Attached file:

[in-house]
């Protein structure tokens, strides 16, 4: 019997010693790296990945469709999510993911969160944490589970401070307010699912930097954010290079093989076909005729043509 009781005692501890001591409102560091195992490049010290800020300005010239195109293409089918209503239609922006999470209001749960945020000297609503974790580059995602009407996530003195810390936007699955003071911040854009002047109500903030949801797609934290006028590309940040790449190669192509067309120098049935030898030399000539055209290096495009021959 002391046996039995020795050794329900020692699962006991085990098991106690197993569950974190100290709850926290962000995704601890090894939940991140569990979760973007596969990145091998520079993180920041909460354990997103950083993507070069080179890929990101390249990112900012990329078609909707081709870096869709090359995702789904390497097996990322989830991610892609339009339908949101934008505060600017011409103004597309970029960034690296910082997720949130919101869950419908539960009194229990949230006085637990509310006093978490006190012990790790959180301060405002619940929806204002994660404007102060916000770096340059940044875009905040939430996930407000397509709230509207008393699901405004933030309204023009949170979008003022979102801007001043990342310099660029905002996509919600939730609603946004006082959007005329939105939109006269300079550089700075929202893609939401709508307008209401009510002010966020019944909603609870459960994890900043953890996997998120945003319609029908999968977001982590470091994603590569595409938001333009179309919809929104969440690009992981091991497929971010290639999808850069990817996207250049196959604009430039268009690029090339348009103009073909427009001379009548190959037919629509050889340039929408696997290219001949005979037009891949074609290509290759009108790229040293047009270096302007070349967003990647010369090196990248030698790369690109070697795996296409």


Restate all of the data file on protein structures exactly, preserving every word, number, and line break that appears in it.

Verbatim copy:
[in-house]
């Protein structure tokens, strides 16, 4: 019997010693790296990945469709999510993911969160944490589970401070307010699912930097954010290079093989076909005729043509 009781005692501890001591409102560091195992490049010290800020300005010239195109293409089918209503239609922006999470209001749960945020000297609503974790580059995602009407996530003195810390936007699955003071911040854009002047109500903030949801797609934290006028590309940040790449190669192509067309120098049935030898030399000539055209290096495009021959 002391046996039995020795050794329900020692699962006991085990098991106690197993569950974190100290709850926290962000995704601890090894939940991140569990979760973007596969990145091998520079993180920041909460354990997103950083993507070069080179890929990101390249990112900012990329078609909707081709870096869709090359995702789904390497097996990322989830991610892609339009339908949101934008505060600017011409103004597309970029960034690296910082997720949130919101869950419908539960009194229990949230006085637990509310006093978490006190012990790790959180301060405002619940929806204002994660404007102060916000770096340059940044875009905040939430996930407000397509709230509207008393699901405004933030309204023009949170979008003022979102801007001043990342310099660029905002996509919600939730609603946004006082959007005329939105939109006269300079550089700075929202893609939401709508307008209401009510002010966020019944909603609870459960994890900043953890996997998120945003319609029908999968977001982590470091994603590569595409938001333009179309919809929104969440690009992981091991497929971010290639999808850069990817996207250049196959604009430039268009690029090339348009103009073909427009001379009548190959037919629509050889340039929408696997290219001949005979037009891949074609290509290759009108790229040293047009270096302007070349967003990647010369090196990248030698790369690109070697795996296409």